It will be extremely difficult to address the racial disparities that exist in our community (including the one mentioned in the question above) if we are not willing to have open and honest conversation about the ways in which black and brown communities have been, and continue to be disadvantaged, and if we are not willing to aggressively make up for the wrongs of the past.

We can begin to address these disparities by adopting a race-conscious analysis of the way we construct policy at a municipal level. For example, if we increase garbage fees, we need to think: how does this affect communities of color—black communities specifically? If we create an incentive program, we need to think: how can we make sure that people of color have access to this benefit?

More concretely, while we may not be able to influence incomes directly, we can give communities of color a greater chance at prosperity by adopting economic justice initiatives designed to lift up those living in poverty and those in the working class. Examples of these include: raising our local minimum wage, restructuring fees based on ability to pay, creating programs to support entrepreneurs from low-income backgrounds.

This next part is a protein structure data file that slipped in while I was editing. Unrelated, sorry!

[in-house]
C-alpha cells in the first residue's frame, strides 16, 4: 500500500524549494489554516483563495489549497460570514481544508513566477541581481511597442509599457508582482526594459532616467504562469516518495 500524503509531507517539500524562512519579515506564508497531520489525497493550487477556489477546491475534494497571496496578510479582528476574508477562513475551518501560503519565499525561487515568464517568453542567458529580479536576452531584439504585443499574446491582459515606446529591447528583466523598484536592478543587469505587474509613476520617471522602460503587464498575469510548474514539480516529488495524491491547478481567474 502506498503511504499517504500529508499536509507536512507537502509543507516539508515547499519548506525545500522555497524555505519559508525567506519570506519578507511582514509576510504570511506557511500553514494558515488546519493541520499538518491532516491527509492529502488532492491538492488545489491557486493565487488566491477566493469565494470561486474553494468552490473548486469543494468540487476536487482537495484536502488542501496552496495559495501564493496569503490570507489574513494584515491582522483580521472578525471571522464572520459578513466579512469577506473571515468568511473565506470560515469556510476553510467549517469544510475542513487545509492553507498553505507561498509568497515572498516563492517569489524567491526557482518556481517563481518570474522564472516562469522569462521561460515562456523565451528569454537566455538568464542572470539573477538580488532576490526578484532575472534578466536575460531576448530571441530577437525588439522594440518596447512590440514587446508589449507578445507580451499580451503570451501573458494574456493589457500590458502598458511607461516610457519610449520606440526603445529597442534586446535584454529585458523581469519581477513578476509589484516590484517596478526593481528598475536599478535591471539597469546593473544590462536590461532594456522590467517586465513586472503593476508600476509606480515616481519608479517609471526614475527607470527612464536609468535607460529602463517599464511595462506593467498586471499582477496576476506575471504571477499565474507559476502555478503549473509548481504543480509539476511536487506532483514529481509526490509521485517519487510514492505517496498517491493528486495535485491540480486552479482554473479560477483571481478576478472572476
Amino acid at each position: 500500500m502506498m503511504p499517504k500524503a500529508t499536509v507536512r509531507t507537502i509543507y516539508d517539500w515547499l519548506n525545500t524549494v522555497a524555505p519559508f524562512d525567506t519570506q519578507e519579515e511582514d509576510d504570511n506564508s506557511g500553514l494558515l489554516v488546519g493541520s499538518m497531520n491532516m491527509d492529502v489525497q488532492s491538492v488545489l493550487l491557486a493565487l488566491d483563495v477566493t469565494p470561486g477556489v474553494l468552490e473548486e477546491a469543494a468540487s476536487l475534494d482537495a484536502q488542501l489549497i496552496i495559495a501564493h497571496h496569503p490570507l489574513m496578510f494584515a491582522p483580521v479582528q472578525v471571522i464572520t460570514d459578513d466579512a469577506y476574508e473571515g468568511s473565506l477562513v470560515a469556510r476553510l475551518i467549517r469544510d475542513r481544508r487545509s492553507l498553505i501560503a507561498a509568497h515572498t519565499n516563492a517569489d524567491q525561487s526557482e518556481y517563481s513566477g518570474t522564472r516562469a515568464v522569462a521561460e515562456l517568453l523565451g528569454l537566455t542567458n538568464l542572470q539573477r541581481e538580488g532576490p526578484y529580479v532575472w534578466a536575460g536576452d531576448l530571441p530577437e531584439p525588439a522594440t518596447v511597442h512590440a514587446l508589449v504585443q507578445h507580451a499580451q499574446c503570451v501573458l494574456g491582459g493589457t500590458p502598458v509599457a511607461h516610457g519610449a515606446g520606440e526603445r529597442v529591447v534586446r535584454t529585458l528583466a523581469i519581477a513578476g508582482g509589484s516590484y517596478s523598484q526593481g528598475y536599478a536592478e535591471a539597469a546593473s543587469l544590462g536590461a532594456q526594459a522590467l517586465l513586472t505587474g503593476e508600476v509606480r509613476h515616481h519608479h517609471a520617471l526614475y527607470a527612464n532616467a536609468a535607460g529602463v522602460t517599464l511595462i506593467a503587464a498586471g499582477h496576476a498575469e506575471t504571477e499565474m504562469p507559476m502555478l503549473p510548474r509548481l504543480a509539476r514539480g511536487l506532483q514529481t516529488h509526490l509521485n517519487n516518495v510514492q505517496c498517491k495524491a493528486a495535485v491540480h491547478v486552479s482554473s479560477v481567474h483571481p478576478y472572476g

Finally, we must be willing to make specific, intentional investments towards the growth and wellbeing of these historically underserved communities.

What additional steps should the city take, if any, to better protect and serve local immigrants, especially those who are undocumented?

There are a great deal of things that our city could do to bring immigrants of all statuses into the fold of our community, but all of those efforts would require trust and community buy-in to be successful. Unfortunately, that trust is something that our immigrant community currently lacks towards the city of Bloomington—and rightfully so.

Two and a half years ago, our immigrant community witnessed a man who ran a campaign rooted in racism, xenophobia, and anti-immigrant fervor be elected president of the United States. One of his first acts after being inaugurated was to direct ICE to deport any immigrant present without authorization--regardless of past criminal history, family relationships, or community ties.

Terrified, members of our undocumented community reached out to the elected representatives of the City of Bloomington via their advocates, seeking protection, and asking the city to make a simple promise: to keep ICE and our local police separate.